|By Unitiv Blog||
|September 17, 2012 06:00 AM EDT||
There was a time – perhaps a decade ago, perhaps more – when the network was simply the network. It was routers and switches and cables and power. It was responsible for carrying data to and fro, and for acting as a hard wall gatekeeper that would prevent data from getting from one place to another.
As time went on, the network added more functions. It connected the network to the Internet, it measured traffic, it acted as a firewall, blocking traffic based on any number of criteria. It dabbled in security, as well.
All of that pressure has brought us to the place where it’s hard to find the right network device that does it all. That’s why, increasingly, IT is turning to network add-ons to help with concerns such as web traffic and cloud computing technology.
There’s been a dramatic shift in the way that network traffic moves over the past few years. As more and more organizations move away from a client-server model of operations, their existing network architectures tend to be a bit outdated and inefficient.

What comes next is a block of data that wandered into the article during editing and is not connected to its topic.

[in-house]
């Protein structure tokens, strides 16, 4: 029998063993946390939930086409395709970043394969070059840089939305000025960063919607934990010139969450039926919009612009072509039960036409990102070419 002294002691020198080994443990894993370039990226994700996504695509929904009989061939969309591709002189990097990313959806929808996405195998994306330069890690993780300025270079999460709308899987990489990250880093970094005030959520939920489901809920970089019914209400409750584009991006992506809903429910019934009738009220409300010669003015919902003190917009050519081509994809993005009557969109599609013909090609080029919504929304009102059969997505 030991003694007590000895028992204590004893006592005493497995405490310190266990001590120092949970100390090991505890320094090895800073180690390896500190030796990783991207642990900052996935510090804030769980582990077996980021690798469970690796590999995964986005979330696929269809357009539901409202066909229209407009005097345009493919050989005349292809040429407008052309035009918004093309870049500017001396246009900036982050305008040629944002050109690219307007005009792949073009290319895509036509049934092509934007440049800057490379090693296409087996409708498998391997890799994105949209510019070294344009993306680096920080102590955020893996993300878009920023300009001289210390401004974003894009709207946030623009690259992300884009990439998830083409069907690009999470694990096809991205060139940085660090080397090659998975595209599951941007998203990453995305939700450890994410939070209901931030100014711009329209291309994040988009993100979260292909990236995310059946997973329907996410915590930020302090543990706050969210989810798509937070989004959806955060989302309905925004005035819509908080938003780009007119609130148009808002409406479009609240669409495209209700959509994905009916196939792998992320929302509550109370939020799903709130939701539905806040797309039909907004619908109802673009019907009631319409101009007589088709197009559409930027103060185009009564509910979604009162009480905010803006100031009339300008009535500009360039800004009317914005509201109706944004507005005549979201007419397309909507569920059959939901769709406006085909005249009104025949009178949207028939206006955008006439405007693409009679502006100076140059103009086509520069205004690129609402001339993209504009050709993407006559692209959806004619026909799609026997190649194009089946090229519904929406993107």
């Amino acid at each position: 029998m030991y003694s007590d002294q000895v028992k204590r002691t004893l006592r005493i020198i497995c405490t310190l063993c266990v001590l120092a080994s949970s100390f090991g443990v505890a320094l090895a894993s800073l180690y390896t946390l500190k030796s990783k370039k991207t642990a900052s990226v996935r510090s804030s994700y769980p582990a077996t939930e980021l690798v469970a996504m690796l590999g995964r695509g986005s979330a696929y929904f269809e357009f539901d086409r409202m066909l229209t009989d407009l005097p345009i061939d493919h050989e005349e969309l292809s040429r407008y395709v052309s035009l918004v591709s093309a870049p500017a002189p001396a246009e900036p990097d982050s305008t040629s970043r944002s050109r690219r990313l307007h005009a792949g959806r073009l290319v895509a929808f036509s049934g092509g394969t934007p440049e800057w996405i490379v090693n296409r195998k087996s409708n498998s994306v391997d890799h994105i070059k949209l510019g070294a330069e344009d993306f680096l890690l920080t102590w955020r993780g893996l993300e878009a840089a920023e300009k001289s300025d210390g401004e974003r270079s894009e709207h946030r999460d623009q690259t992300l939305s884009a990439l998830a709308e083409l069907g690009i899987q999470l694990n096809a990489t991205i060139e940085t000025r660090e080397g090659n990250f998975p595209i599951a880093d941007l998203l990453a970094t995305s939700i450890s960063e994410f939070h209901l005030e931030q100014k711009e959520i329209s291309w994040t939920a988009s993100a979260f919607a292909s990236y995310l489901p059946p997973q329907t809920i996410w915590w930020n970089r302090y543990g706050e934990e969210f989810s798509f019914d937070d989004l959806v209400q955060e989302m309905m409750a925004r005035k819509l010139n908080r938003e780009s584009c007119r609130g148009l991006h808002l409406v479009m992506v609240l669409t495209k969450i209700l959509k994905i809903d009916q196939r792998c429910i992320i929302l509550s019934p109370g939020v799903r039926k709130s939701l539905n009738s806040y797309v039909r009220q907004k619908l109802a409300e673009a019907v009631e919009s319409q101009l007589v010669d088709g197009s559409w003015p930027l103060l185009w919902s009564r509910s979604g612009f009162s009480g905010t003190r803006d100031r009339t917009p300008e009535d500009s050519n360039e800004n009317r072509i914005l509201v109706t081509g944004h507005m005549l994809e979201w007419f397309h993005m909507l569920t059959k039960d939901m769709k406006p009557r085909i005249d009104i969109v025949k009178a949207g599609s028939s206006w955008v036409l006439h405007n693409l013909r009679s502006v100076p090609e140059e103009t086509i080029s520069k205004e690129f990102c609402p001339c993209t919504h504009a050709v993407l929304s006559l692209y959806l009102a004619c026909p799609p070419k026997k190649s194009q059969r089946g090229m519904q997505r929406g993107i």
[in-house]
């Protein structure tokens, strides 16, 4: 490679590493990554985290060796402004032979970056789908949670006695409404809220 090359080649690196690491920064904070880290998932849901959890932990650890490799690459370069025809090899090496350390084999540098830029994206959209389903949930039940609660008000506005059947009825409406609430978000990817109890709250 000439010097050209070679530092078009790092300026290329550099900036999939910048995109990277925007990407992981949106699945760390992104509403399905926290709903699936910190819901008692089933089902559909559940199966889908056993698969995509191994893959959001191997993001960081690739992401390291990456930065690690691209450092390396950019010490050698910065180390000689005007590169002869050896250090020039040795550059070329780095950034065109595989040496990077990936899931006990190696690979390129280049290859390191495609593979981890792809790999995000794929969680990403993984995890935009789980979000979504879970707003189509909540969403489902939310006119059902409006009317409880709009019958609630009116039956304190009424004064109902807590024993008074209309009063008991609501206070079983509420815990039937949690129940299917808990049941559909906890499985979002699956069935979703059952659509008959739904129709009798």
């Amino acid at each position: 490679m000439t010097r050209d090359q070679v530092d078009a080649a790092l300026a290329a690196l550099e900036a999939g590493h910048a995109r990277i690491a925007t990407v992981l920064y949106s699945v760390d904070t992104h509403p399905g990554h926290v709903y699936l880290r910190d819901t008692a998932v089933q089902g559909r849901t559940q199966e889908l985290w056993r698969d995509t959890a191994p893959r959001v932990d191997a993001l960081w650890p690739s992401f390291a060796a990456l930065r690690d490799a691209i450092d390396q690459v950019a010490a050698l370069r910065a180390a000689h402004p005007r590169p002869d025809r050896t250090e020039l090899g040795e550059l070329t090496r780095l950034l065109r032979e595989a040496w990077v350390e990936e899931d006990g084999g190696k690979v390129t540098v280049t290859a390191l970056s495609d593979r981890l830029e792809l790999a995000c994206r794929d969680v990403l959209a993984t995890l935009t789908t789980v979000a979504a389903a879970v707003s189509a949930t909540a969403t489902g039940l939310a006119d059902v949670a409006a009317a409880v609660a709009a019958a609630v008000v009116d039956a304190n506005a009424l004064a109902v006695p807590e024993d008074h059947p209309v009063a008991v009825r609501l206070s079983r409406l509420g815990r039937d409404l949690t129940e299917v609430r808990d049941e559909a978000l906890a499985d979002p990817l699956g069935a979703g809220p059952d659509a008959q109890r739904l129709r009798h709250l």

These add-on devices help to transition the old “tree” network architectures into a model that supports a flatter architecture that’s more in line with the needs of organizations relying on cloud computing and virtualization models.
Flattening the network
In some ways, it’s all about flattening the network. The old network was multi-tiered, and needed to be. As network speeds increased from 10 Mb up to today’s 10GB and 40GB systems, the pipe has become bigger. Yet, the way that the network handles its traffic faces so many bottlenecks in the tiered network structure.
In many ways, it’s the mark of a shifting network philosophy, especially in the enterprise.
Another reason organizations are turning to add-ons is to try to make their existing networks more efficient without having to invest in new infrastructure. Consolidation, performance monitoring, and optimization are all really methods used to extend the life cycle of existing equipment.
As time goes on, it will be interesting to see whether these add-ons continue to expand, or whether organizations find more appropriate network infrastructure models (i.e. flatter) that make better use of resources.